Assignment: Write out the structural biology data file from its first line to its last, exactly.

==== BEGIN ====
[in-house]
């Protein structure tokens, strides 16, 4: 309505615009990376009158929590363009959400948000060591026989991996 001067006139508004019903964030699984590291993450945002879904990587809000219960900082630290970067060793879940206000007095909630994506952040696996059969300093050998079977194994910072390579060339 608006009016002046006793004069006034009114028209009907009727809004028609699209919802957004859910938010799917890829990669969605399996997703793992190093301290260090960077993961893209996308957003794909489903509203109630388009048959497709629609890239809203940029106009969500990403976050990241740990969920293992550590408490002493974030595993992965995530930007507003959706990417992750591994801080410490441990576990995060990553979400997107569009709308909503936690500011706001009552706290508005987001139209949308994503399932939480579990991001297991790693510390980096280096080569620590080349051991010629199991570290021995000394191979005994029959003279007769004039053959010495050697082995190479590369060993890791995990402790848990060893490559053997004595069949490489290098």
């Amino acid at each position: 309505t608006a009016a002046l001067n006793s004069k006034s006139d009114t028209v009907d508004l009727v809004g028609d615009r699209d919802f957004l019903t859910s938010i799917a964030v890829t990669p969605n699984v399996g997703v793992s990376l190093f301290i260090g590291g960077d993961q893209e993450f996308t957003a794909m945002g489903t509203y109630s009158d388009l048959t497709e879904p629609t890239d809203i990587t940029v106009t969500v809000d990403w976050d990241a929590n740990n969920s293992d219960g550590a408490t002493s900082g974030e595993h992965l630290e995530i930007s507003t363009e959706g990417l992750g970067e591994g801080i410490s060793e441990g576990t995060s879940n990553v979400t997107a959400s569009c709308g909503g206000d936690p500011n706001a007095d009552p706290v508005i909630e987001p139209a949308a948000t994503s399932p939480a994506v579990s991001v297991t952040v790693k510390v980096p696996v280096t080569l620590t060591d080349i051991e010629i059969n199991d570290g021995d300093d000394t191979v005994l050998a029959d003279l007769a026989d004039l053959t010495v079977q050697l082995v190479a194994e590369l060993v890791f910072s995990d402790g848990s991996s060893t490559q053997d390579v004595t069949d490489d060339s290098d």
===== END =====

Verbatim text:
[in-house]
């Protein structure tokens, strides 16, 4: 309505615009990376009158929590363009959400948000060591026989991996 001067006139508004019903964030699984590291993450945002879904990587809000219960900082630290970067060793879940206000007095909630994506952040696996059969300093050998079977194994910072390579060339 608006009016002046006793004069006034009114028209009907009727809004028609699209919802957004859910938010799917890829990669969605399996997703793992190093301290260090960077993961893209996308957003794909489903509203109630388009048959497709629609890239809203940029106009969500990403976050990241740990969920293992550590408490002493974030595993992965995530930007507003959706990417992750591994801080410490441990576990995060990553979400997107569009709308909503936690500011706001009552706290508005987001139209949308994503399932939480579990991001297991790693510390980096280096080569620590080349051991010629199991570290021995000394191979005994029959003279007769004039053959010495050697082995190479590369060993890791995990402790848990060893490559053997004595069949490489290098």
């Amino acid at each position: 309505t608006a009016a002046l001067n006793s004069k006034s006139d009114t028209v009907d508004l009727v809004g028609d615009r699209d919802f957004l019903t859910s938010i799917a964030v890829t990669p969605n699984v399996g997703v793992s990376l190093f301290i260090g590291g960077d993961q893209e993450f996308t957003a794909m945002g489903t509203y109630s009158d388009l048959t497709e879904p629609t890239d809203i990587t940029v106009t969500v809000d990403w976050d990241a929590n740990n969920s293992d219960g550590a408490t002493s900082g974030e595993h992965l630290e995530i930007s507003t363009e959706g990417l992750g970067e591994g801080i410490s060793e441990g576990t995060s879940n990553v979400t997107a959400s569009c709308g909503g206000d936690p500011n706001a007095d009552p706290v508005i909630e987001p139209a949308a948000t994503s399932p939480a994506v579990s991001v297991t952040v790693k510390v980096p696996v280096t080569l620590t060591d080349i051991e010629i059969n199991d570290g021995d300093d000394t191979v005994l050998a029959d003279l007769a026989d004039l053959t010495v079977q050697l082995v190479a194994e590369l060993v890791f910072s995990d402790g848990s991996s060893t490559q053997d390579v004595t069949d490489d060339s290098d």